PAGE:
New York University's independent student newspaper, established in 1973.

Washington Square News

New York University's independent student newspaper, established in 1973.

Washington Square News

New York University's independent student newspaper, established in 1973.

Washington Square News

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Administrators stop pro-Palestinian demonstration at Bobst

Around 20 NYU students and faculty gathered in the lobby of Bobst Library to read pro-Palestinian poetry before two university administrators and a group of Campus Safety officers confronted them.
N.Y.U.+spokesperson+John+Beckman+stands+opposite+student+protestors+who+are+reading+from+pieces+of+paper.
Adrita Talukder
John Beckman responding to student protestors at a pro-Palestinian demonstration in Bobst Library. (Photo by Adrita Talukder)

Two NYU administrators interrupted a group of around 20 students and faculty reading poetry in support of Palestinian resistance yesterday at Bobst Library, leading the group to disperse and leave the building. University spokesperson John Beckman, one of the administrators who intervened, said the group’s actions were “in violation of the library’s rules,” and that NYU “will engage in its long-standing processes to address the violations” in a written statement to WSN.

Beckman also said that he, along with the other administrator at the scene, intervened about 10 minutes into the reading after a student unaffiliated with the group had begun “complaining about their disruptive behavior.” Beckman told the group it was violating library rules, and that when Campus Safety officers asked for their NYU IDs, the group immediately left the library. Students are required to present identification when asked by staff or security, according to NYU Libraries’ Code of Conduct

One member of the group, offering the unconvincing explanation that the event was a piece of ‘performance art,’ was again reminded that the library’s rules prohibit creating a disturbance or behaving in a manner which interferes with normal use of the library,” Beckman wrote. “The incident did not last very long, it ended quite promptly after administrators intervened.”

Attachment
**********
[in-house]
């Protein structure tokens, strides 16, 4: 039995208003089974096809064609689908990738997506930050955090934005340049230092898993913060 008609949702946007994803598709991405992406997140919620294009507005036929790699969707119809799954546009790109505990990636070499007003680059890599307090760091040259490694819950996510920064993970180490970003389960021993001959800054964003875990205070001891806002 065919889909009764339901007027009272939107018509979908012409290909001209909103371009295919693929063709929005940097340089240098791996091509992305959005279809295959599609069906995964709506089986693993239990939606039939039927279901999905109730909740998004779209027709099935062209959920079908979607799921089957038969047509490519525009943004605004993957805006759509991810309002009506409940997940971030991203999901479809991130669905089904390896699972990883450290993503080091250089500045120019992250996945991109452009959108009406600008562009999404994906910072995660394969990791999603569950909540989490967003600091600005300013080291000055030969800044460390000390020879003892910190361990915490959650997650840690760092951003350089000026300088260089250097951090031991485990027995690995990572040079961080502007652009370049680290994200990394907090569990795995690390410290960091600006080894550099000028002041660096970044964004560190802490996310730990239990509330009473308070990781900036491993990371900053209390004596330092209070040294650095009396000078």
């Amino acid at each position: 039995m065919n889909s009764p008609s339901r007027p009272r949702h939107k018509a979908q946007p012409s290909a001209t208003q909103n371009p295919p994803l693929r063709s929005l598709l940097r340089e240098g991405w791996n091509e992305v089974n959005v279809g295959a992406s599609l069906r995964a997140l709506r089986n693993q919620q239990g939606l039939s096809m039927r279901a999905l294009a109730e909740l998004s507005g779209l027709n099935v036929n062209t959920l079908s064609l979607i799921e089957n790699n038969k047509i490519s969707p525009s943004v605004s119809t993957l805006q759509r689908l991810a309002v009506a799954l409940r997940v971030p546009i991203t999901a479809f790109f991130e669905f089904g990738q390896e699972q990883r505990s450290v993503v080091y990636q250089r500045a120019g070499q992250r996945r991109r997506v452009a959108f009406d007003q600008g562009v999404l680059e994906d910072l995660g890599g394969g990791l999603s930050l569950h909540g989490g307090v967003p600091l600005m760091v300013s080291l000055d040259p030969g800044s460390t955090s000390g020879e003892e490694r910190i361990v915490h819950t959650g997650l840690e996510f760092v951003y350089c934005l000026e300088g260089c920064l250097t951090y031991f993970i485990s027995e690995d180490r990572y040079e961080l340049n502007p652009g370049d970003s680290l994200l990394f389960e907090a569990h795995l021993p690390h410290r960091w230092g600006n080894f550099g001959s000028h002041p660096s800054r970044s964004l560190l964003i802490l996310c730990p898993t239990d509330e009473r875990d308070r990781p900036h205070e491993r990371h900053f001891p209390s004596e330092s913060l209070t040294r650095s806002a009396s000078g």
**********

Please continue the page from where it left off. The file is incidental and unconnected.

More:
The demonstrators, who wore black-and-white keffiyeh scarves, called for NYU to shut down its study abroad program in Tel Aviv, a call some students had reiterated during protests last semester. The university has repeatedly rejected calls to close the Tel Aviv program, citing that shutting it down would violate academic freedom. 

“This reading is a message of solidarity and love to friends, family and strangers in Palestine who are being massacred by the Israeli government with massive military and media support from the United States,” the group read in unison. “This reading is a message of solidarity and love to our students, colleagues and friends here at NYU whose lives and safety are put in danger by the university’s loud silence regarding the value of the lives of Palestinian peoples.” 

Bobst Library has been the location of both pro-Palestinian and pro-Israeli demonstrations since the start of the Israel-Hamas war. This past November, a student was detained by police after initiating a physical altercation with a female student and a visitor to NYU during a pro-Israeli sit-in at the library, during which students reported that the same person said antisemitic slurs at demonstrators. In October, members of Students for Justice in Palestine and Faculty for Justice in Palestine displayed signs reading “free Palestine” and “shut down NYU Tel Aviv” on the railing of Bobst’s atrium.

Andrew Ross, a CAS professor and member of FJP, participated in the readings and spoke with Beckman as the group dispersed. Ross declined to comment on his conversation with Beckman.

“It’s important for us to listen to the words of Palestinian writers, at a time when they are being targeted and gunned down with American weaponry,” Ross wrote to WSN.

Contact Adrianna Nehme at [email protected].

About the Contributors
Adrianna Nehme, News Editor
Adrianna Nehme is a sophomore still trying to decide what to major in. Originally from a small town in Indiana, she moved to Chicago, Illinois for high school — where she was also the news editor for the school paper! She loves experiencing music live at concerts, seeking restaurants to try in the city and reading fiction novels — her all-time favorite is "The Cider House Rules" by John Irving. Check out her latest adventures on Instagram @adrianna.nehme.
Adrita Talukder, Editor-at-Large
Adrita Talukder is a sophomore at CAS planning to major in Comparative Literature and International Relations. Outside of the paper, she's usually photographing her friends, watching movies, or polishing her NYU French award. You can find Adrita on Instagram @adritasphotos or @adrjta.
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  • D

    Daniel s greenspanJan 27, 2024 at 7:11 am

    In a university, a library should be sacrosanct academic space where the ability of students and faculty to research and study is inviolable.

    Reply